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Children in Armed Conflict

CHILD Protection & Child Rights » Vulnerable Children » Children's Issues » Children in Armed Conflict

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Children are affected by war and armed conflicts in two manners: they are vulnerable to the impact of war on their homes and families and are often recruited to be implements of the conflict in the form of child soldiers.

UNICEF discusses both groups: protecting children during armed conflict as well as children associated with armed groups. War and conflict leave populations of people vulnerable to extreme forms of violence. Children are affected by this break down of protection systems. They are vulnerable to rape, abduction, separation from their families, disabilities and grievous injuries, and long-term psychosocial effects. Children in conflict zones are at a risk for disease, displacement and death.

UNICEF defines a 'Child Soldier' as any person below the age of 18 that has been coerced or recruited by a regular or irregular armed group in any capacity; this includes cooks and messengers. It also includes girls who have been recruited during armed conflict for sexual purposes and marriage. Therefore is it not necessary that a child soldier be carrying or handle a weapon. Children join armed conflict cause of coercion or abduction or because of poverty, societal pressure, or to get revenge for violence committed against their families.

In 2009, UNICEF released a report concerning children in conflict areas. It discusses the changing face of armed conflict and war in the world today. There has been a decrease in inter-state conflict but conflicts within countries and across borders is on the rise, where the state is using paramilitary and proxy forces to fight these hidden wars and the armed forces have little accountability to the international community. Another significant change is the emergence and spread of resource wars such as with conflict diamonds. Since in 1990s there has been a sharp increase in international terrorism, where incidents have quadrupled between 2000 and 2004. A number of these attacks at aimed at children populations, use children as executors and restrict children's access to basic services. Another consequence of conflict has been the breakdown of community structures. Previously children and orphans relied on their communities for support, but with the coming of war families are barely able to take care of their own, leaving other children even more vulnerable. With these changes the only constant has been the risk to children in conflict areas. He report outlines six grave violations against children: "killing or maiming children; recruitment or use of child soldiers; attacks against schools or hospitals; rape and other grave sexual violence; abduction of children; and denial of humanitarian access." Other effects include, torture, hazardous work, enforced disappearance, administrative detention, sexual exploitation and abuse, etc.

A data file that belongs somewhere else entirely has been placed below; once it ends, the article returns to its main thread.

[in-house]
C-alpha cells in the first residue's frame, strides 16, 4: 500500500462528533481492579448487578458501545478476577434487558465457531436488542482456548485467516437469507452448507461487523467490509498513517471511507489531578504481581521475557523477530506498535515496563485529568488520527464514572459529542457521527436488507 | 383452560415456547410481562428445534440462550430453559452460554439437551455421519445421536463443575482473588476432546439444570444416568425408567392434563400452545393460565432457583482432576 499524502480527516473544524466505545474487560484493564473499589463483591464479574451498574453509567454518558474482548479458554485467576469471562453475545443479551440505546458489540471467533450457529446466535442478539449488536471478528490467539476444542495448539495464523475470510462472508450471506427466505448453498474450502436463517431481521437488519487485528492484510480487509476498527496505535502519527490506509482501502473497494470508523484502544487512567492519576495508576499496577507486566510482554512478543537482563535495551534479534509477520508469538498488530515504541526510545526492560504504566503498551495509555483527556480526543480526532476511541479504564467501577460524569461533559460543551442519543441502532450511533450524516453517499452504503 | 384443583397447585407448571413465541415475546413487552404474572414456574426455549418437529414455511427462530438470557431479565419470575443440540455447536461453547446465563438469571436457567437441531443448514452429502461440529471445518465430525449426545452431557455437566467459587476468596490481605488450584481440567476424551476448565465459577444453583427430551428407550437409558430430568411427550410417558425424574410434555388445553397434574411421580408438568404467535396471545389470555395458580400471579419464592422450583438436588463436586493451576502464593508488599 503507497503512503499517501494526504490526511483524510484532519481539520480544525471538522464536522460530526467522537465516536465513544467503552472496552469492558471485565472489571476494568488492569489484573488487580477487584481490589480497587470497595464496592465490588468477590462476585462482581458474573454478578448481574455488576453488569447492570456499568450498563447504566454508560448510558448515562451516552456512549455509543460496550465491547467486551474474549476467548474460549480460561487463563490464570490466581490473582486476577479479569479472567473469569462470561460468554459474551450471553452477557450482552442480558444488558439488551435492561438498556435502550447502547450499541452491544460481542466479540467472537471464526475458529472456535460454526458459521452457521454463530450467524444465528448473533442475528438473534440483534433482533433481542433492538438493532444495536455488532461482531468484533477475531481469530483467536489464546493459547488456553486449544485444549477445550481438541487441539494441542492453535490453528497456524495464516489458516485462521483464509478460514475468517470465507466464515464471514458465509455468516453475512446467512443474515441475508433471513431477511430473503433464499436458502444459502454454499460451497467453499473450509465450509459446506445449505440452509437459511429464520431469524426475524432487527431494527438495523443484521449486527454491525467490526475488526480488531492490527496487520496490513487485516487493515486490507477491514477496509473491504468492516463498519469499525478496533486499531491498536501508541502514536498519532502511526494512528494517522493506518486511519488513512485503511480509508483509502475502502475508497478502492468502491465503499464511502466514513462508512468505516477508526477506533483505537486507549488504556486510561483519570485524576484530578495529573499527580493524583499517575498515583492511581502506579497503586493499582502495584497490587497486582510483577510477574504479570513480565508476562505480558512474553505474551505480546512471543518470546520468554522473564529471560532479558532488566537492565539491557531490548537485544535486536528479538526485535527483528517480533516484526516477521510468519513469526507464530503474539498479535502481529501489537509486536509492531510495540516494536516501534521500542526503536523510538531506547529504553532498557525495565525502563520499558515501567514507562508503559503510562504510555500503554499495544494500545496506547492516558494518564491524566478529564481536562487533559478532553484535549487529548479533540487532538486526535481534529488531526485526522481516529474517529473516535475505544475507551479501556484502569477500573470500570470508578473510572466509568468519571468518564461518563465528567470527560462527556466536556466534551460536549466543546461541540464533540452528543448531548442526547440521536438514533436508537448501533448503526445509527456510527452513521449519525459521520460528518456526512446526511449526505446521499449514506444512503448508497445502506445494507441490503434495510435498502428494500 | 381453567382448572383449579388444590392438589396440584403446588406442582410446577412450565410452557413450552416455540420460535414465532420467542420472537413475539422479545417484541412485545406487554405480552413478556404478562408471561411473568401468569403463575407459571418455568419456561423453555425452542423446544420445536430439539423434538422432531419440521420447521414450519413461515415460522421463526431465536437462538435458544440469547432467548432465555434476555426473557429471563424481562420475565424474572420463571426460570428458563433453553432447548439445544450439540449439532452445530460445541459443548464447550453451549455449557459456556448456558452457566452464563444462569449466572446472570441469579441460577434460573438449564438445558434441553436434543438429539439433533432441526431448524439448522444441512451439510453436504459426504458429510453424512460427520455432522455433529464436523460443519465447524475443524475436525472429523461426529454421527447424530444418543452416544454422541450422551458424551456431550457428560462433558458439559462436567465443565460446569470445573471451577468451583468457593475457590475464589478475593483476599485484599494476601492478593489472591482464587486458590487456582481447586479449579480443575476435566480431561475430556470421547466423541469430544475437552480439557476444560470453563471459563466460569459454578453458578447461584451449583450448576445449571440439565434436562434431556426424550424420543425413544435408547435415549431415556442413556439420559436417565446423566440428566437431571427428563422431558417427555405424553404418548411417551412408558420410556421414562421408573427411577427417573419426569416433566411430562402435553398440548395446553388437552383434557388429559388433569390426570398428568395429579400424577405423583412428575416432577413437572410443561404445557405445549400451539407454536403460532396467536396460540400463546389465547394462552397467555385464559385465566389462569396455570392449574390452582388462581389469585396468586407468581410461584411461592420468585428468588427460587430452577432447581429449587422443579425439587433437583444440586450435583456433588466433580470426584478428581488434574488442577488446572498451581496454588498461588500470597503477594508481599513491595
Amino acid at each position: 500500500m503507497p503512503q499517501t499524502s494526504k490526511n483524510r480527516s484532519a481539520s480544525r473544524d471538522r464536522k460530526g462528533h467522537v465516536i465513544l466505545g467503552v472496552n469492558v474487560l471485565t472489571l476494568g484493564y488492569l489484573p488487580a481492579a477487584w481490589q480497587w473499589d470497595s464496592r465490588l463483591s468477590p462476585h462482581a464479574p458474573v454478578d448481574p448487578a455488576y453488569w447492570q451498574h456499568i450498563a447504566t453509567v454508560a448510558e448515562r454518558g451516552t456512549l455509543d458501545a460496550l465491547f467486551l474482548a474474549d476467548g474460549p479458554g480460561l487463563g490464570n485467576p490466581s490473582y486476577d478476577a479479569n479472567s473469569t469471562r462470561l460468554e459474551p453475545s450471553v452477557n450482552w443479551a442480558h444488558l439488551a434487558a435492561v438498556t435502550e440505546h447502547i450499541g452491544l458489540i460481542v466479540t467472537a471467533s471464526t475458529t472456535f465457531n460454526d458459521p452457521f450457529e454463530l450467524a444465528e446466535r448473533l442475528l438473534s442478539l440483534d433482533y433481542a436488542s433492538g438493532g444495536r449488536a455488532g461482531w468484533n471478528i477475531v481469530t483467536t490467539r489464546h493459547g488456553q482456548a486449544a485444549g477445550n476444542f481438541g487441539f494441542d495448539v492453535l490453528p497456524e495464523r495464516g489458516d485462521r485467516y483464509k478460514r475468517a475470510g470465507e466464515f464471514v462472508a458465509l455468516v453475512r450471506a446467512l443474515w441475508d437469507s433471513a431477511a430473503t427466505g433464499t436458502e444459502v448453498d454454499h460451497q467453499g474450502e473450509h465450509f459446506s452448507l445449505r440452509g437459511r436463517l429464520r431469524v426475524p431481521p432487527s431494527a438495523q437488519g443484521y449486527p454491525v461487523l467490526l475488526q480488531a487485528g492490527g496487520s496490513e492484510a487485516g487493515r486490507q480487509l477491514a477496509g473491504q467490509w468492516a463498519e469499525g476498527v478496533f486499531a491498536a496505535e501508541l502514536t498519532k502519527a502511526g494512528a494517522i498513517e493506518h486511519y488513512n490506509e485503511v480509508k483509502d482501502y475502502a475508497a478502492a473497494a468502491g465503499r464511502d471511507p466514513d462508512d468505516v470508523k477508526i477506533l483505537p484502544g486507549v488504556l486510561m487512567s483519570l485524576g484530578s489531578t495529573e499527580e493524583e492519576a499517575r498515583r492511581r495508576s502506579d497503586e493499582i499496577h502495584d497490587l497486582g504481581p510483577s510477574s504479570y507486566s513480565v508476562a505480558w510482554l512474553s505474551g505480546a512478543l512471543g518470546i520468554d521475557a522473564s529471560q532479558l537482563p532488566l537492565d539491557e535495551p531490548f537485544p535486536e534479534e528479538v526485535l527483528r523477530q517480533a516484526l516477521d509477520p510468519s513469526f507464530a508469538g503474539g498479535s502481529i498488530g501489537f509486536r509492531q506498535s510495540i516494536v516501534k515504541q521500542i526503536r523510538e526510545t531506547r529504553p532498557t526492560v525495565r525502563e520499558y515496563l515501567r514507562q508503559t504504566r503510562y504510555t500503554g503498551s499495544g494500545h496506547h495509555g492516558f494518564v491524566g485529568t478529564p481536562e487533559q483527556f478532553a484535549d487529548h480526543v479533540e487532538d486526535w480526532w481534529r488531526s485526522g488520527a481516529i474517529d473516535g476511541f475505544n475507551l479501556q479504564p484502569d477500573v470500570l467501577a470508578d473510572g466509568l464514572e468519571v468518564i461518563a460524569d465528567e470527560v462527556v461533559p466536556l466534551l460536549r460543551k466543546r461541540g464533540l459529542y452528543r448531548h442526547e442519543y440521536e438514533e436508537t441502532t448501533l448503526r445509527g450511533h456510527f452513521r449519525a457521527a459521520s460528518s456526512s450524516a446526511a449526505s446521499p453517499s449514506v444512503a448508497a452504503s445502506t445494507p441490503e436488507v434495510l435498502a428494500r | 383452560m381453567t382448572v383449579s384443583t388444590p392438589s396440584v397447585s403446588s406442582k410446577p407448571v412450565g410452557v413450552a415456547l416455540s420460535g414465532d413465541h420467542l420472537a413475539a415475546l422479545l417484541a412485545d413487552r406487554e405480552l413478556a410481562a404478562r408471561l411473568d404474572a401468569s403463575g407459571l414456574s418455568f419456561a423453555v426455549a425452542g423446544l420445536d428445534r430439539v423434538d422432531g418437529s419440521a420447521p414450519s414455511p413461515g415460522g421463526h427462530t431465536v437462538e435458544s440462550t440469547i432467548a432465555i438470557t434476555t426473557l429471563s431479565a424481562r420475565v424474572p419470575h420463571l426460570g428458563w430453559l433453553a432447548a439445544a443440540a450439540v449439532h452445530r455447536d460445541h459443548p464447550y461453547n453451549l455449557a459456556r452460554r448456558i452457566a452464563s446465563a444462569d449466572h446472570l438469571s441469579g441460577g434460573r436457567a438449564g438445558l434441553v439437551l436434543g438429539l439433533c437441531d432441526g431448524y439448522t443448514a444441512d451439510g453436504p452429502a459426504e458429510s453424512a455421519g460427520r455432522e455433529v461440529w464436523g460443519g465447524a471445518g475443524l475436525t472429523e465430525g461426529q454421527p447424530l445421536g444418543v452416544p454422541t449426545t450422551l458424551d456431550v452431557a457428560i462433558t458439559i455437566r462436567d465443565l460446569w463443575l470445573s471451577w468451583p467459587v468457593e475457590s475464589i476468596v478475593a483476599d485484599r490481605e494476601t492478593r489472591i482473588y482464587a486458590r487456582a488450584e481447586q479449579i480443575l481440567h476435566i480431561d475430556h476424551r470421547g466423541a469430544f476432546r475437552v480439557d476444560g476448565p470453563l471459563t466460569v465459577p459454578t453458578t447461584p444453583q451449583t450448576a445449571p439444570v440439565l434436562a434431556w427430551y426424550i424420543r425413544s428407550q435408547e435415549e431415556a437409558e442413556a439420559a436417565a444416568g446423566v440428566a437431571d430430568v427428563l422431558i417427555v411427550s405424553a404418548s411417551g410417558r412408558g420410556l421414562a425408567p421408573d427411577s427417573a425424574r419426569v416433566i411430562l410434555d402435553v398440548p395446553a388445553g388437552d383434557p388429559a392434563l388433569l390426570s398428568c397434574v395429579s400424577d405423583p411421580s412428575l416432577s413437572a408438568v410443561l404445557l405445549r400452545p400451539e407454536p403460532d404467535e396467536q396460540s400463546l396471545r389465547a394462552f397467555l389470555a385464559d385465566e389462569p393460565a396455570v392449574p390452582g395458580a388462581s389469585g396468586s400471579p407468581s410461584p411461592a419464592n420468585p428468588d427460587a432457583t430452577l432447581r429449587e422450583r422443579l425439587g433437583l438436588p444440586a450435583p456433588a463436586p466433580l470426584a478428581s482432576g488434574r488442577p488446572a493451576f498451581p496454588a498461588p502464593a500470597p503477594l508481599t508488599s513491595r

UNICEF estimates that 1 billion children live in areas affected by armed conflicts, out of 300 million are under the age of five. In 2006, it was estimated at 18.1 million children have been displaced from their homes. As seen the conflict in the Democratic republic of Congo, children are more susceptible to death due to disease and malnutrition that are a by product of war. Out of the 5.4 million deaths on record, more than half were children, though children only account for one fifth of the population. 90% of deaths during conflicts are civilians. Of those 80% are women and children. 32% of children in conflict areas are underweight. 60 million of children of age are out of primary school. The average infant mortality rate of children under five in conflict areas is 81 per 1000 live births.

One of the grave violations of child rights in conflict areas is the use of child soldiers. UNICEF estimates that in 2005 there were 250,000 children serving as child soldiers. In 2008, the Coalition to Stop the Use of Child Soldiers released a global report. Child soldiers are mainly found in non-state armed groups but there are some cases where children are recruited into government forces. The report claims that one cannot accurate count the number of child soldiers but estimates tens of thousands of them are active today. Girl child soldiers are often used in both combat and non-combat roles. They are subjected to rape and other violent sexual offences. The number of girls affected by disarmament, demobilization and reintegration programs is minimal. In many countries children who are suspected to have been involved in armed conflict have been detained and tortured. There are still 63 countries that allow for the voluntary recruitment of people below the age of 18 including developed countries like Australia, United Kingdom and United States.